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I moved to a new system recently and reinstalled a bunch of stuff, as usual. It was a bit hard to remember all the utilities and whatnot that I use, so I decided to make a little list. This is now up at the bottom of the portals page.

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Last month I mentioned gDEBugger being free and the joys of cppcheck. Here are some others that have crossed my path for one reason or another. Please do let me know (and so let us all know) about any worthwhile tools and libraries I haven’t blogged about – part of the reason for putting out this list is in hopes of learning of tools I haven’t heard of yet.

  • There is now a free version of AQTime, a commercial application that finds memory leaks and performance bottlenecks.
  • The Intel Graphics Performance Analyzers are supposed to be good stuff, and free – you just sign up for the Visual Adrenaline Program. I haven’t used them, but know people that have (hey, there’s Dan Baker on Intel’s page – nice).
  • Intel’s Parallel Inspector, despite its name, is particularly strong at finding memory leaks in any programs. Free month trial.
  • NVIDIA’s Parallel Nsight, also despite its name and focus of its advertising, is not just for CUDA and DirectCompute debugging and analysis, it also works on DirectX 10 and 11 shaders – you’ll need two machines networked together, one to run the shader and the other to control it. The Standard version is free, though when you sign up for it you also get a time-limited “we hope you get hooked” Professional license. Due to a currently-goofy pair of machines in my office (on different networks, and one’s a Mac I use purely as a Windows box), I haven’t gotten to try it out yet, but the demos look pretty great.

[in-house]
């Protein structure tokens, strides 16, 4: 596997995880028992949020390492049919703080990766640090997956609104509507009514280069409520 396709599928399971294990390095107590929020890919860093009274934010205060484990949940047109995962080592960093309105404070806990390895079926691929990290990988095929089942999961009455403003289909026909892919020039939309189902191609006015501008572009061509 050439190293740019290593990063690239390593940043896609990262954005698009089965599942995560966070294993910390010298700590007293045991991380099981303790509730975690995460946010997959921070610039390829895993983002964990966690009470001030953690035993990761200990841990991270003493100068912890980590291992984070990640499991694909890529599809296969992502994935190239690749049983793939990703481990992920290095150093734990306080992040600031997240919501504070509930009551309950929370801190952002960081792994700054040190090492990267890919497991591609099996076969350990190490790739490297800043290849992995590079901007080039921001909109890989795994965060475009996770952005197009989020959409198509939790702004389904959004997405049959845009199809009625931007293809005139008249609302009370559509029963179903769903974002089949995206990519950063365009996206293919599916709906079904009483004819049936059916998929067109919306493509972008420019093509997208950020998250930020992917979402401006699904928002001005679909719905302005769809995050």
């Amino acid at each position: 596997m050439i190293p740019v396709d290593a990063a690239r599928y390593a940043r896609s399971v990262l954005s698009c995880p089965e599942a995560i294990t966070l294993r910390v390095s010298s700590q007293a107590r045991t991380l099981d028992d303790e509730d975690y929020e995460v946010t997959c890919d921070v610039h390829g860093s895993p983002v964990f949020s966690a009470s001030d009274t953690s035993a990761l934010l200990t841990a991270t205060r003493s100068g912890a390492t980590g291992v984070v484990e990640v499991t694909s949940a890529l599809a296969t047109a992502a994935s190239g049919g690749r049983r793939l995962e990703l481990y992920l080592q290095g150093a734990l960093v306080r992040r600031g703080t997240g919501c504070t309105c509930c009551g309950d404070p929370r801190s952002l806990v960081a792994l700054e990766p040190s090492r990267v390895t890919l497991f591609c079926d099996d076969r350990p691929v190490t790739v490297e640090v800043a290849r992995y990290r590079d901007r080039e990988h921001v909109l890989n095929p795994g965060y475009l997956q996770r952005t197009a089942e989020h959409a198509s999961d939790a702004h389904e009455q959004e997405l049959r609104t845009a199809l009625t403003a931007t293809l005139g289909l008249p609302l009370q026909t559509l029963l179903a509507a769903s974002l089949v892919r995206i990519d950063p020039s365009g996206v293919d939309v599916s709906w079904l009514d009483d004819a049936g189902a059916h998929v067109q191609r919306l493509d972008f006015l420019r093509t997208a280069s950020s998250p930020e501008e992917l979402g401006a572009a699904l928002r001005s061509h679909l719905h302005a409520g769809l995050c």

• The Windows Performance Analysis Tools are evidently worthwhile for checking coarse-grained performance and bottlenecks for Windows programs. Again, free. I’ve heard that a number of groups have used xperf to good effect.
  • On an entirely different subject, HLSL2GLSL does a good job of translating most DirectX 9 (only) HLSL shaders to – wait for it – GLSL. Open source, and more info here, which discusses related efforts (like Mojoshader) and translation in the other direction.
  • Not really a tool per se, but still cool to see: here’s a way to find out how much free GPU memory is left for your OpenGL application. Anyone know any way to do this sort of thing with DirectX and Vista/Windows 7?
  • Will WebGL take off? Beats me, but it’s nice to see there’s an inspector, similar to gDEBugger and PIX.
  • GLM is a C++ math library particularly well-suited for use with (but not at all dependent on) OpenGL.
  • Humus points out that the old workhorse PIX now has new functionality that lets you assign names to objects, making debugging easier.
  • While I was messing with his binvox and viewvox programs, Patrick Min pointed out there’s a free 3DS file format library out there, lib3ds. I tried it out and it did the job well, taking very little time for me to integrate into my own private copy of binvox.